Justice still eludes Maguindanao victims

MAGUINDANAO. In remembrance, Eleanor Dalmacio’s daughters offer flowers at her marker in Ampatuan town during the commemoration of the Maguindanao massacre. (Photo by Ma. Elena Catajan)

MAGUINDANAO - Families of the 58 Maguindanao massacre victims set fire to images of the Ampatuan clan as they continued to call for justice to give peace to their loved ones who were killed nine years ago.

As emotions rose on Sunday, November 18, Eleanor Dalmacio’s daughters played like it was a picnic, far from the reality of the activity intended by over a hundred who came to commemorate the ninth anniversary of the massacre in Mindanao.

Renalyn, 10, and Frazita, 9, were busy building stone totems in front of their mother’s marker while a program was being held, oblivious to the condemnation of her grizzly death by a convergence of media organizations.

Eleanor, who was a reporter for the Soccsksargen News Today, was part of the convoy of Genalin Mangudadatu on November 23, 2009. She and 32 other journalists were shot dead and buried on the hillside.

Today, Brenda Dalmacio – Acma stands as official guardian of the two children. The eldest child of Eleanor has married.

“They were babies when their mother died, but Renalyn says she remembers,” Acma said.

Brenda said Renalyn swears she remembers her mother riding a motorcycle or says she recalls scenes around the house when she was still alive.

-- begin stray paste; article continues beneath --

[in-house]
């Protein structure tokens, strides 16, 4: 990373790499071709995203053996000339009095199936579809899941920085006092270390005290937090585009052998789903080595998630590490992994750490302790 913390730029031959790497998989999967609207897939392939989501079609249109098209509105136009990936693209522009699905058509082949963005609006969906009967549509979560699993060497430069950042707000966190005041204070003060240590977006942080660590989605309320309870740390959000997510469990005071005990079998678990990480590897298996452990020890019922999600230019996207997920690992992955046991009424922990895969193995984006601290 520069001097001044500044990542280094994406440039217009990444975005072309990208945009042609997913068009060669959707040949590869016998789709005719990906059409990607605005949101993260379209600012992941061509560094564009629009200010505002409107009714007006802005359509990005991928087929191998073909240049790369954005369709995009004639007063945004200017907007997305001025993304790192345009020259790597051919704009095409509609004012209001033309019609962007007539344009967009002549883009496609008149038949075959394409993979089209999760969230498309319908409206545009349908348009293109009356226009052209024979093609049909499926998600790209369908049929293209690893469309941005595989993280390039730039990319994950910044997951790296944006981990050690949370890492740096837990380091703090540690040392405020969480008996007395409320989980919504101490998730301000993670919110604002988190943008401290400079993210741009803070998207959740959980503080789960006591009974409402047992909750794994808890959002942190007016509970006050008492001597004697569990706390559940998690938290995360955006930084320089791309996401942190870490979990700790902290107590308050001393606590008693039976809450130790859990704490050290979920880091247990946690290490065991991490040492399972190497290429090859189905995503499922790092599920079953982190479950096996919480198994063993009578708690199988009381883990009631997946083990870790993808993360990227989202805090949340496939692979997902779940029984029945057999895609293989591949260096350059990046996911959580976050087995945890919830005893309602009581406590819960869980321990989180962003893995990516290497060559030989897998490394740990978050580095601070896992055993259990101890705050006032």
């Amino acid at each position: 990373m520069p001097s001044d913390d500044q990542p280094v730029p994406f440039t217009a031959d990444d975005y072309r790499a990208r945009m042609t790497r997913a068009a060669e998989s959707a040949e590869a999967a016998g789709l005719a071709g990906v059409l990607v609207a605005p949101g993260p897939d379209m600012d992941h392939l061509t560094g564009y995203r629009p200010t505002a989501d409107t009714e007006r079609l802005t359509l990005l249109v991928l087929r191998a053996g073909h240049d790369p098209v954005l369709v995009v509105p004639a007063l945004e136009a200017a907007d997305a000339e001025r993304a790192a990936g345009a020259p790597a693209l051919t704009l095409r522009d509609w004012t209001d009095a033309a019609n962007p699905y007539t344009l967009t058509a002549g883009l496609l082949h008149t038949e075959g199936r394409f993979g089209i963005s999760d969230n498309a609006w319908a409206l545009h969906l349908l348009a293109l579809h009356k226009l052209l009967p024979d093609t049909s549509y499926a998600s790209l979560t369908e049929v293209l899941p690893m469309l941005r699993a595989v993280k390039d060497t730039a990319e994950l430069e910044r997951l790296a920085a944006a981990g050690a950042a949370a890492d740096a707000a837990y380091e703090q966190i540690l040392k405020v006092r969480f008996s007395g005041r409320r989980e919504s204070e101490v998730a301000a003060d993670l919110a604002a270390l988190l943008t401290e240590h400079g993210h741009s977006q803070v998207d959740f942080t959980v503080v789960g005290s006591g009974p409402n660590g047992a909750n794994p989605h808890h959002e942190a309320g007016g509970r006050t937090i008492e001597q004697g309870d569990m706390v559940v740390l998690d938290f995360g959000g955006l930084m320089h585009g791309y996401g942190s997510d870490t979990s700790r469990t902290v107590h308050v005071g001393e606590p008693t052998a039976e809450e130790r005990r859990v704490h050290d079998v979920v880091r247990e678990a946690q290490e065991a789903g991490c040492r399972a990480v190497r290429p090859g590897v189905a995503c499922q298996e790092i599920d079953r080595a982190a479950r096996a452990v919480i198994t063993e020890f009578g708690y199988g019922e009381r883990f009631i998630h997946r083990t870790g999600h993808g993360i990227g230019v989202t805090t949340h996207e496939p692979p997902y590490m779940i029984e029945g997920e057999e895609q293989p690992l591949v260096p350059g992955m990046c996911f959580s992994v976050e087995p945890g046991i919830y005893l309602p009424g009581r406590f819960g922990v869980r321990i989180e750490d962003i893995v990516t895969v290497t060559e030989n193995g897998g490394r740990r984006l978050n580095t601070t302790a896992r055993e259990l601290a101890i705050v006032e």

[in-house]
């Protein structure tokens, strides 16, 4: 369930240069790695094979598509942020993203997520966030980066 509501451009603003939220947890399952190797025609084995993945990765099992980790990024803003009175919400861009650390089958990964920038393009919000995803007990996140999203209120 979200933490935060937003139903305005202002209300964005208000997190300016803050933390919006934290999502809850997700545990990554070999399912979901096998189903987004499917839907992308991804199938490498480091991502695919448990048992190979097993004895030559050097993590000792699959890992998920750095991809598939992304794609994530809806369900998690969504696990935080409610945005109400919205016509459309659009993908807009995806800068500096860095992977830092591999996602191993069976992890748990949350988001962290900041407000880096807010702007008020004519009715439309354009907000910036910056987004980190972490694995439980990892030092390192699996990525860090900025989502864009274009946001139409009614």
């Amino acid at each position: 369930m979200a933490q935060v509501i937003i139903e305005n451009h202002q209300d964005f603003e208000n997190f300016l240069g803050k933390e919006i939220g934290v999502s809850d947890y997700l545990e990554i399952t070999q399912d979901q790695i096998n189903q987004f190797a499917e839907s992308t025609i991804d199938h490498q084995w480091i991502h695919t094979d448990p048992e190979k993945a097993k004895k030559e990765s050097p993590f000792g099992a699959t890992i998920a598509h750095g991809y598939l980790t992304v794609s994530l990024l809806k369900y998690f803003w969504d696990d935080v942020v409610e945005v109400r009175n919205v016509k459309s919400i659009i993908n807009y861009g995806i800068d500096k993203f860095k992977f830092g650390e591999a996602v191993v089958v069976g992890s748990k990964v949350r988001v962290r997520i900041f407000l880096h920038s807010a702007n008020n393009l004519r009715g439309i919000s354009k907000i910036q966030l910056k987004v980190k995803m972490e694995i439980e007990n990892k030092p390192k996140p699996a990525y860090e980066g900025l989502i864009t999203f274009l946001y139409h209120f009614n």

“She understands what happened to her now,” Acma added.

Brenda, a government worker, says there is no update on the Ampatuan case, but has slowly explained to the children what happened to their mother.

The 58 victims included 32 journalists and media workers who covered the filing of the Certificate of Candidacy of Genalin Mangudadatu’s husband for the 2010 Maguindanao gubernatorial race at the regional office of the Commission for Elections (Comelec) in Shariff Aguak, Maguindanao province.

The National Union for Journalists, Center for Media Freedom and Responsibility, Philippine Press Institute, Philippine Center for Investigative Journalism and Mindanews led the commemoration of the massacre and stood united with families of the victims in their call for justice and media safety.

The CMFR reported 99 cases of attacks against the press since 2016, with 66 reported and verified in Luzon, 12 in the Visayas and 21 in Mindanao.

Threats to radio media practitioners top the list with 33, followed by print media with 30, online media platforms with 23, television workers with 11, and a lone case against a photojournalist and online worker.

Attackers were identified as government agents, online trolls, private citizens, NPA members and still unidentified individuals who have put into threat men and women in the industry.

The commemoration was also highlighted by the launch of the NUJP of the “Sign Against the Sign” campaign, which urges Congress to repeal the law that includes journalists among the possible witnesses in anti-drug operations.

Journalists and industry leaders signed a manifesto calling for an end to the practice of making journalists witnesses to drug busts and putting a number of them in danger.

NUJP chairperson Nonoy Espina explained the media groups have consistently opposed this practice when it was made a requirement under the Comprehensive Dangerous Drugs Act of 2002.


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